So, the DK2 is here and I’ve spent the day with it. Ahead of our detailed review of the unit, which will land soon, I wanted to share some quick thoughts and impressions with you.
The DK2 VR Headset is a quality piece of hardware made from good solid quality plastics.
The unit does not feel heavy, despite it’s extra 60g heft over the DK1, and on the head the weight difference is unnoticeable as the unit fits better around your face with the top strap and cable running over your head.
No more breakout box! Only a single, braided cable running over the top of your head.
1080p makes a mighty difference! Desktop sized text at 1080p is legible, particle effects pop, textures sing it’s like opening the screen-door on your virtual world (well, almost – read below).
OLED and low persistence of vision produce (for the most pert) a staggeringly stable and blur-free image when compared to the DK1’s LCD panel. Plus colours really pop, aided by those inky blacks to contrast against. Having said that, see “the bad” below for caveats.
Positional tracking ‘just works’ and is surprisingly subtle. As with many things, if something is working correctly, you shouldn’t notice it – and besides that initial ‘OMG, I can lean in and dodge’ moments, positional tracking just feels smooth and natural. Had a great time peering at the myriad retro objects found in the Technolust apartment and gazing under light fittings in Tuscany. There’s no doubt, this is a game changer for VR and when it’s not there, you really miss it.
So, the bad news is that with the very latest SDK, released just today, installed there isn’t a huge amount of stuff you’re going to be able to play right now until more demos have been compiled against it. In fact, until you start hacking about, you’re pretty much limited to the SDK pack-in demos ‘Oculus World’ (Tuscany Lite) and the config utility’s scene.
It was a delight to step back into the Tuscany Villa again, this time armed with positional tracking and a glorious 1080p OLED panel. But the DK2’s vastly improved specs show up just how basic this classic VR demo looks now. I recall my first steps with my brand new DK1 and it was a revelatory experience. Well, despite the demo’s limitations I found myself lingering to lean in and inspect branches on trees or light fittings on the wall, just because I could.
After much hacking (and some kind developer linkage) I stepped into a DK2 enabled version of Technolust and lost myself utterly! The stunning attention to detail, neon on black really lets the OLED panel shine here. In fact, this experience was the closest I think I’ve ever some to presence in virtual reality thus far. Leaning in to check the myriad retro objects, gawking at the lighting and just generally being blown away by the experience. This game was fabulous on the DK1, it’s utterly compelling now.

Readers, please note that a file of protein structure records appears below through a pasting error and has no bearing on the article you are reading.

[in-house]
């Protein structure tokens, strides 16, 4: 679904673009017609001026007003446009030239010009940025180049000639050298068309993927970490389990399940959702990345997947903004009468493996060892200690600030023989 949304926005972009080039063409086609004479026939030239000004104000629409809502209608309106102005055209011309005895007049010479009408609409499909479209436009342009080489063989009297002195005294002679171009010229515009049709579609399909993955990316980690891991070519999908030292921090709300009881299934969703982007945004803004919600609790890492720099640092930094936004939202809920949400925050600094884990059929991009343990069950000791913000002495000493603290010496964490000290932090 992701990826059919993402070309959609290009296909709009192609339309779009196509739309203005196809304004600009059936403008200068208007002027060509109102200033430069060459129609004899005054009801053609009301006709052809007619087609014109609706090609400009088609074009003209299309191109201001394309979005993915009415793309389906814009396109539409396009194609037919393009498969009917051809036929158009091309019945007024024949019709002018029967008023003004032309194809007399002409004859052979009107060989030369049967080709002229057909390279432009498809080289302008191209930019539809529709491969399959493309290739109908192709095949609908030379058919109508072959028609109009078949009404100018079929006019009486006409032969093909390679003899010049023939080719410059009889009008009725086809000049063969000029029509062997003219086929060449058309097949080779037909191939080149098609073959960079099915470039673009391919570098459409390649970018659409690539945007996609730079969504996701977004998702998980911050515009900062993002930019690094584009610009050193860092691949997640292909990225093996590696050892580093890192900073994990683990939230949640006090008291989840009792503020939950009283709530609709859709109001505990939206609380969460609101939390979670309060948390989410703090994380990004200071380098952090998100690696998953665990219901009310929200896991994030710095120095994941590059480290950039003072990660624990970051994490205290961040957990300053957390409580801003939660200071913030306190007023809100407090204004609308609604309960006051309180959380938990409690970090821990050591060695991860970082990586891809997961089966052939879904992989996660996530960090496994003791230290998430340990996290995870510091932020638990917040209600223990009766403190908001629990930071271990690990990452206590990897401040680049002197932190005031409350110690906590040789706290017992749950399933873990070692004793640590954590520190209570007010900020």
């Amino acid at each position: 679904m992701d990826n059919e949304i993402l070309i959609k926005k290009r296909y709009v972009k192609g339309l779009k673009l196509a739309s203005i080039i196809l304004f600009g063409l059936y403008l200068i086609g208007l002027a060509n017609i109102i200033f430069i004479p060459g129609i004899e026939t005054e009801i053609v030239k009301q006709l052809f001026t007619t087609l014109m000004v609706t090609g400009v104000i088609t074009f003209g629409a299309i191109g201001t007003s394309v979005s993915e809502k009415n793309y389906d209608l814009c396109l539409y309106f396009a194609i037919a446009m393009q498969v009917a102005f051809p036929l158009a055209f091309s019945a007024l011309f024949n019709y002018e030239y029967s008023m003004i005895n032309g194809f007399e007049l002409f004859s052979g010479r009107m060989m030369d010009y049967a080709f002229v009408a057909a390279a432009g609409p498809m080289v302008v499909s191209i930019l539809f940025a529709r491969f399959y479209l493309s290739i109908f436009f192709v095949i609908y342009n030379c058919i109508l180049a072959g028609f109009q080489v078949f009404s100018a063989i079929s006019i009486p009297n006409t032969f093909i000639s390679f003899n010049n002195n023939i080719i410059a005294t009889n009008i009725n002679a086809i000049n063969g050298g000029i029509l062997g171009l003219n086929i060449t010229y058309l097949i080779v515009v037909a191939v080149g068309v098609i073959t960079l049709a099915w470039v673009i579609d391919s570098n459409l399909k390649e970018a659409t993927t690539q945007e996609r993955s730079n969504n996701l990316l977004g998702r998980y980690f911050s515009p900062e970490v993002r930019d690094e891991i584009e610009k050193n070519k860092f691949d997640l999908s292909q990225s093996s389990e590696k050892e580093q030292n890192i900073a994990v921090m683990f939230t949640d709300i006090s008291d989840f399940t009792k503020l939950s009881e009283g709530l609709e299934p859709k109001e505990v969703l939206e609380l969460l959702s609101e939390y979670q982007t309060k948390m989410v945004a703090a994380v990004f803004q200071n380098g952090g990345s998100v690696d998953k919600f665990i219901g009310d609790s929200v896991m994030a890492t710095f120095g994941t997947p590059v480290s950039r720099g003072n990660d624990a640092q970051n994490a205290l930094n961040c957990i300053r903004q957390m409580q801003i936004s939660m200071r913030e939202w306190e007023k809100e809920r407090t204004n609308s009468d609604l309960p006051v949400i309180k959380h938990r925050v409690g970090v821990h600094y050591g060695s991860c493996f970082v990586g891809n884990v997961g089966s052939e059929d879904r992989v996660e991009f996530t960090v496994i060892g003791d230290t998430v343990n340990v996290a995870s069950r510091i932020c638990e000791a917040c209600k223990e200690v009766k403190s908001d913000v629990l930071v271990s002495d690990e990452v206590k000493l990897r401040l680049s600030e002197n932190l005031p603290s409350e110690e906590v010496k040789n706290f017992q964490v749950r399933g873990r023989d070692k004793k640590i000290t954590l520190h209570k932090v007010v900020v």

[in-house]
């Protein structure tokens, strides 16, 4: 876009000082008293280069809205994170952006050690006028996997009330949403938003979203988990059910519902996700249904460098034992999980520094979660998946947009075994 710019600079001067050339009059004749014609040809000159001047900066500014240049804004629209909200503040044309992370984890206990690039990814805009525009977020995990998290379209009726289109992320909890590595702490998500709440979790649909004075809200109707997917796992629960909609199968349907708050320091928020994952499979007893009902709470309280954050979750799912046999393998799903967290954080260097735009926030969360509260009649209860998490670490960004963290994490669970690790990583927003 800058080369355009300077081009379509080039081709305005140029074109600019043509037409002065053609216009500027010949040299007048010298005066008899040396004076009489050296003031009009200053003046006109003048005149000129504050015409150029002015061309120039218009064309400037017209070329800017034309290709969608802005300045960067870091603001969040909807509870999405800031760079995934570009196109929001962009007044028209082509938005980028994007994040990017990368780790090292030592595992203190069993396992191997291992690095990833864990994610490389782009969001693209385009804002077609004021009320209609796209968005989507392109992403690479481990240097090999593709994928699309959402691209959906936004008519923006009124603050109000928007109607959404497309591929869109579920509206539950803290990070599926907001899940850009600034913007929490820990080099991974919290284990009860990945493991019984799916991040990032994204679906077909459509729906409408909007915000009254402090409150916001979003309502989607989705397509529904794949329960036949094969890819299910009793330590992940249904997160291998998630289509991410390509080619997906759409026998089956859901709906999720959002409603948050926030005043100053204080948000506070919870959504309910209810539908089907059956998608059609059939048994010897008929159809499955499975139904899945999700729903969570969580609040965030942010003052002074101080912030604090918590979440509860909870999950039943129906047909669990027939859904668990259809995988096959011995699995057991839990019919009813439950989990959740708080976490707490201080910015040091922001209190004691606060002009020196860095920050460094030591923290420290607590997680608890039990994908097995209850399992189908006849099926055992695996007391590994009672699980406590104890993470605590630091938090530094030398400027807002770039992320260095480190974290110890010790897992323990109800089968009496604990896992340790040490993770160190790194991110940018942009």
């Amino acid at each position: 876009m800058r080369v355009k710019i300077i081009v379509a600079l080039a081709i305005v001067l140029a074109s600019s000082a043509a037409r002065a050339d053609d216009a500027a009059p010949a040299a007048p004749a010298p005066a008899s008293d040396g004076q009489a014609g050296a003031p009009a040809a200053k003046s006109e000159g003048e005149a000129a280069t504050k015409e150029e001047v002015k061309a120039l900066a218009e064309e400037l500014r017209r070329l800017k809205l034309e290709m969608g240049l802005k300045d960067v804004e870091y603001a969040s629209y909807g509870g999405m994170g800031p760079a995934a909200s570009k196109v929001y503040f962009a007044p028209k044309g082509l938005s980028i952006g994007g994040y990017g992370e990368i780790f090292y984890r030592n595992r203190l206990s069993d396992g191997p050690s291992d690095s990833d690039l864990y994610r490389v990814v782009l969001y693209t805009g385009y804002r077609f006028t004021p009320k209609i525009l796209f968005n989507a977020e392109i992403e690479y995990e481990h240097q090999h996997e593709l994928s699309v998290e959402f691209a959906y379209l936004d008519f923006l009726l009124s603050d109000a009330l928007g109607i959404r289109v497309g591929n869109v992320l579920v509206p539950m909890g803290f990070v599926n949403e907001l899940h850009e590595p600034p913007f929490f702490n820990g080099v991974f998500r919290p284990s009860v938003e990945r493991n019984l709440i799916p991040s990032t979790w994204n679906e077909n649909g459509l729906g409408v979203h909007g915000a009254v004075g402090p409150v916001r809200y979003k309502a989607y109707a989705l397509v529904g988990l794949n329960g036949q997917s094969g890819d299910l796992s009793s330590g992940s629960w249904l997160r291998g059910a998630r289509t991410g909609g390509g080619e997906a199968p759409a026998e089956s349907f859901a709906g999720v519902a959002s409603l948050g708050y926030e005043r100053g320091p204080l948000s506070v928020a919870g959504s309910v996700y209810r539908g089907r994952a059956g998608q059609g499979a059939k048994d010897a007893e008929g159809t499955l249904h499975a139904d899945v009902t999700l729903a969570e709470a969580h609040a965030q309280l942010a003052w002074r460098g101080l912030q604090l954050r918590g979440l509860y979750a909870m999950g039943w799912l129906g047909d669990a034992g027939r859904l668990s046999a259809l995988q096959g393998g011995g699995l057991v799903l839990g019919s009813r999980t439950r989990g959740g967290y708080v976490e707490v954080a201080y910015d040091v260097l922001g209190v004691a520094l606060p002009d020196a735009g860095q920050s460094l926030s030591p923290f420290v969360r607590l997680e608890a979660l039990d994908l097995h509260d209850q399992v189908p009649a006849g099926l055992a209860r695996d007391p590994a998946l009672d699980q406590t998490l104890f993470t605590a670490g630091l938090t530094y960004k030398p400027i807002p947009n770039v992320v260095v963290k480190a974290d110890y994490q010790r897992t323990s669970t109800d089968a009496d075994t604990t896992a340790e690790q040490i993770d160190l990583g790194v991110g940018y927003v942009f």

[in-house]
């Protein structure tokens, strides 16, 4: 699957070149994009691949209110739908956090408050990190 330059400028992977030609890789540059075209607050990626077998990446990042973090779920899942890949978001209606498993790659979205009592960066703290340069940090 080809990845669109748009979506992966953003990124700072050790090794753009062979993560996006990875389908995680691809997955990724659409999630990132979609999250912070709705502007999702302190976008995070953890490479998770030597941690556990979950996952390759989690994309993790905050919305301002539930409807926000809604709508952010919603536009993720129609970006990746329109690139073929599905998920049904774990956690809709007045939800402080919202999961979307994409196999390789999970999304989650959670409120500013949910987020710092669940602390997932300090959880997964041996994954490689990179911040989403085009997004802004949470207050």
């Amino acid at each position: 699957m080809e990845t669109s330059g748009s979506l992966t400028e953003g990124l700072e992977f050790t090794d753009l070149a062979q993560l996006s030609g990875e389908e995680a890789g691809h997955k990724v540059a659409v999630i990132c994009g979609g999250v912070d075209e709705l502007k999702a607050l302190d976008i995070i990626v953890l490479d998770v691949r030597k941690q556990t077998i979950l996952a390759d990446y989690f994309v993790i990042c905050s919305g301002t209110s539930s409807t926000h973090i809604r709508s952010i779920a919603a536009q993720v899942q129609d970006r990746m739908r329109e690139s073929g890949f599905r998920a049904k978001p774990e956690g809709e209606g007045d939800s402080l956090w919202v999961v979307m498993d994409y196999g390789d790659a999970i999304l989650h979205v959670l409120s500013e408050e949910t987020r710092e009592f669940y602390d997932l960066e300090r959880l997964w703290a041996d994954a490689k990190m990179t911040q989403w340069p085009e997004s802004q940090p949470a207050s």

I was also lucky enough to be sent a DK2 enabled version of Senza Peso. One word, wow! Positional tracking not quite as forthright in impact as Technolust, allowed me to glance over the sides of the boat – which for some reason made me grin gormlessly. But the extra resolution, color fidelity and contrast means that the stunning visuals can really shine. And the particles, oh my, mesmerising!
The lovely folk at Kite and Lightning have informed us that the DK2 enabled demo will be made available to the public in August. If you want to stay informed and grab a copy as soon as it’s available, head over to sign up here.
Sorry, into each DK2 some rain must fall – and unfortunately were a fair few issues I need to be candid about.
The OLED panel and it’s artefacts: Darker scenes show what looks like an oddly static green haze over the image. It’s not noticable in most situations, but in the darkness of the Technolust demo it was very evident. Also, I’ve noticed a rather worrying looking smearing when high contrast areas are in motion – the visual effect is like a cross between old fashioned LCD blur and overdriven LCD pixel trailing (evident on some early TN based 120Hz monitors). But at this stage it’s not yet clear as to the cause.
Positional tracking – place your camera carefully. Mine was placed atop my primary monitor for the duration and honestly the cameras field of view became challenged on too many occasions to keep it there. It’s quite a disconcerting feeling to lose positional tracking mid way through a head movement. I’ll probably try a below monitor placement tomorrow to see if this irons things out.
Low persistence of vision stutter. I noticed this during my brief demo of the Crystal Cove prototype at CES 2014 in January. During fast pans of the head, the image would stutter frquently in some demos. I suspect it’s an artefact of in consistent frame rate but it’s quite jarring to go from super smooth tracking to judder.
Well, that’s it for now. We’ll be back with more detailed DK2 impressions, including full previews of games and demos as we get them working. Stay tuned!